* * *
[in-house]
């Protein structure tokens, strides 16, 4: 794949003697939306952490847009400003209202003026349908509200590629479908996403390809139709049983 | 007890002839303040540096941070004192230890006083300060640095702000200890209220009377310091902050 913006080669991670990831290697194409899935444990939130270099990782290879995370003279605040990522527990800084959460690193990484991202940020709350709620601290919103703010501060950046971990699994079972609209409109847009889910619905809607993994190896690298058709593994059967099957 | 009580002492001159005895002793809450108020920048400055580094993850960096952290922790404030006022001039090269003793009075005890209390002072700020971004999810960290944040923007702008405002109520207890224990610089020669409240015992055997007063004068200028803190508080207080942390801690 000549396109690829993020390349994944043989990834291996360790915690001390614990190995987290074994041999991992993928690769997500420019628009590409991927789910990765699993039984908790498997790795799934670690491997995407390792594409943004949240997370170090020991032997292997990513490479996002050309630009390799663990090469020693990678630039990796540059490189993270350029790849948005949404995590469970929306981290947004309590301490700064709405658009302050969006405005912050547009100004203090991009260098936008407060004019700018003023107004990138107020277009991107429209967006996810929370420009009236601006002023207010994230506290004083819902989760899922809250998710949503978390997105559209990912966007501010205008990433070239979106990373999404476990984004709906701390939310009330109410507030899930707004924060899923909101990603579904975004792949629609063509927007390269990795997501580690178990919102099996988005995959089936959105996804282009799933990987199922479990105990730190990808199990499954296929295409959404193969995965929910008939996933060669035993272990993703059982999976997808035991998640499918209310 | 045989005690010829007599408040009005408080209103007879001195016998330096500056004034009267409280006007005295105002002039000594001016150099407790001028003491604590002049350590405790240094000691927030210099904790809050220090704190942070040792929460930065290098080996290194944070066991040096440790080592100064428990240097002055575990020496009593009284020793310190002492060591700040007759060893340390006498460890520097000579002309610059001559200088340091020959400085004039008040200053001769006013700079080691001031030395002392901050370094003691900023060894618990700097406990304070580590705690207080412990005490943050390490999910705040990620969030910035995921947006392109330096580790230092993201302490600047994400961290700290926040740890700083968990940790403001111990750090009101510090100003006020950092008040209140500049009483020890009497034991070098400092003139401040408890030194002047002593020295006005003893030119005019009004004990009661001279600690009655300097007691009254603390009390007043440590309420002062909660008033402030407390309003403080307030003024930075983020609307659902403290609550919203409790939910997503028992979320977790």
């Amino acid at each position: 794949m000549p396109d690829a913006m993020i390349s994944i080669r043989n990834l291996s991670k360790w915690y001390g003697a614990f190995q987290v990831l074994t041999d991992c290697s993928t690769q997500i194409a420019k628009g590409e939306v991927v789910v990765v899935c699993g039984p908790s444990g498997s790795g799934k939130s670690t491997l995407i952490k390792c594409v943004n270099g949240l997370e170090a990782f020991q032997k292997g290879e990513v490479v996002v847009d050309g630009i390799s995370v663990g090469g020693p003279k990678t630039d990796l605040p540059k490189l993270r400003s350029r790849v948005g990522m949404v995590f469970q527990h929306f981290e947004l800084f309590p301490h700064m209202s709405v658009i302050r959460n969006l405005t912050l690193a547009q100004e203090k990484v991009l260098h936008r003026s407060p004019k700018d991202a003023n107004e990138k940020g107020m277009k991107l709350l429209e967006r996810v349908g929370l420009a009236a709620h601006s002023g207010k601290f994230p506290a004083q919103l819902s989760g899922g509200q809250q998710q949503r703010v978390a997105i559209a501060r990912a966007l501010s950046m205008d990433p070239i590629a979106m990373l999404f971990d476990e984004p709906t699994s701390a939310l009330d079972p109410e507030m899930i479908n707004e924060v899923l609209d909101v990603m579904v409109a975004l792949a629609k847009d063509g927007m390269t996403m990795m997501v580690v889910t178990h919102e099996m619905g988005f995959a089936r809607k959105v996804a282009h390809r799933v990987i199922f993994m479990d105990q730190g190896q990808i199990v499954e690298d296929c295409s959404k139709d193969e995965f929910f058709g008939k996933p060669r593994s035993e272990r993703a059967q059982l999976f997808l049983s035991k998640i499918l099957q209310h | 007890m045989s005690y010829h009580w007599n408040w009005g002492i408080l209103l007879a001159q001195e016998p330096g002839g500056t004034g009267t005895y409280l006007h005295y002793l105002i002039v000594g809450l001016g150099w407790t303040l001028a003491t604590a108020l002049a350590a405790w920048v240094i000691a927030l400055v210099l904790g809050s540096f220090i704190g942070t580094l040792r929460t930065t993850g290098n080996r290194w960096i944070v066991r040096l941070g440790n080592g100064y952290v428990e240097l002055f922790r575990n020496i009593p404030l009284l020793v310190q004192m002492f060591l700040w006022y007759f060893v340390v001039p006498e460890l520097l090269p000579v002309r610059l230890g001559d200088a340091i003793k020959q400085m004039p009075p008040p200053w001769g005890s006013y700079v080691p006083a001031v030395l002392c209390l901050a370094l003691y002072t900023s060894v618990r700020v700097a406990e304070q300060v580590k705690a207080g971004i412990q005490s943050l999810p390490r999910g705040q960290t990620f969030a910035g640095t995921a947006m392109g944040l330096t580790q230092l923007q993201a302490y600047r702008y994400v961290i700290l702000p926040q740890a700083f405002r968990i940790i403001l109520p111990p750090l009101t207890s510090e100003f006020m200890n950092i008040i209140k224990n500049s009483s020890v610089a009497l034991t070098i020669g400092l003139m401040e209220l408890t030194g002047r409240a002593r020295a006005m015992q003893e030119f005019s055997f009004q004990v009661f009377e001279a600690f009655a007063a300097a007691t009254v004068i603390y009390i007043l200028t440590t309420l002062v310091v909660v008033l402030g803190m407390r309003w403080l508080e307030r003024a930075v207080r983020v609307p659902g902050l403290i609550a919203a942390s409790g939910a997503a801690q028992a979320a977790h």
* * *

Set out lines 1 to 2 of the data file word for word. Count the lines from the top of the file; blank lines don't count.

[in-house]
């Protein structure tokens, strides 16, 4: 794949003697939306952490847009400003209202003026349908509200590629479908996403390809139709049983 | 007890002839303040540096941070004192230890006083300060640095702000200890209220009377310091902050 913006080669991670990831290697194409899935444990939130270099990782290879995370003279605040990522527990800084959460690193990484991202940020709350709620601290919103703010501060950046971990699994079972609209409109847009889910619905809607993994190896690298058709593994059967099957 | 009580002492001159005895002793809450108020920048400055580094993850960096952290922790404030006022001039090269003793009075005890209390002072700020971004999810960290944040923007702008405002109520207890224990610089020669409240015992055997007063004068200028803190508080207080942390801690 000549396109690829993020390349994944043989990834291996360790915690001390614990190995987290074994041999991992993928690769997500420019628009590409991927789910990765699993039984908790498997790795799934670690491997995407390792594409943004949240997370170090020991032997292997990513490479996002050309630009390799663990090469020693990678630039990796540059490189993270350029790849948005949404995590469970929306981290947004309590301490700064709405658009302050969006405005912050547009100004203090991009260098936008407060004019700018003023107004990138107020277009991107429209967006996810929370420009009236601006002023207010994230506290004083819902989760899922809250998710949503978390997105559209990912966007501010205008990433070239979106990373999404476990984004709906701390939310009330109410507030899930707004924060899923909101990603579904975004792949629609063509927007390269990795997501580690178990919102099996988005995959089936959105996804282009799933990987199922479990105990730190990808199990499954296929295409959404193969995965929910008939996933060669035993272990993703059982999976997808035991998640499918209310 | 045989005690010829007599408040009005408080209103007879001195016998330096500056004034009267409280006007005295105002002039000594001016150099407790001028003491604590002049350590405790240094000691927030210099904790809050220090704190942070040792929460930065290098080996290194944070066991040096440790080592100064428990240097002055575990020496009593009284020793310190002492060591700040007759060893340390006498460890520097000579002309610059001559200088340091020959400085004039008040200053001769006013700079080691001031030395002392901050370094003691900023060894618990700097406990304070580590705690207080412990005490943050390490999910705040990620969030910035995921947006392109330096580790230092993201302490600047994400961290700290926040740890700083968990940790403001111990750090009101510090100003006020950092008040209140500049009483020890009497034991070098400092003139401040408890030194002047002593020295006005003893030119005019009004004990009661001279600690009655300097007691009254603390009390007043440590309420002062909660008033402030407390309003403080307030003024930075983020609307659902403290609550919203409790939910997503028992979320977790």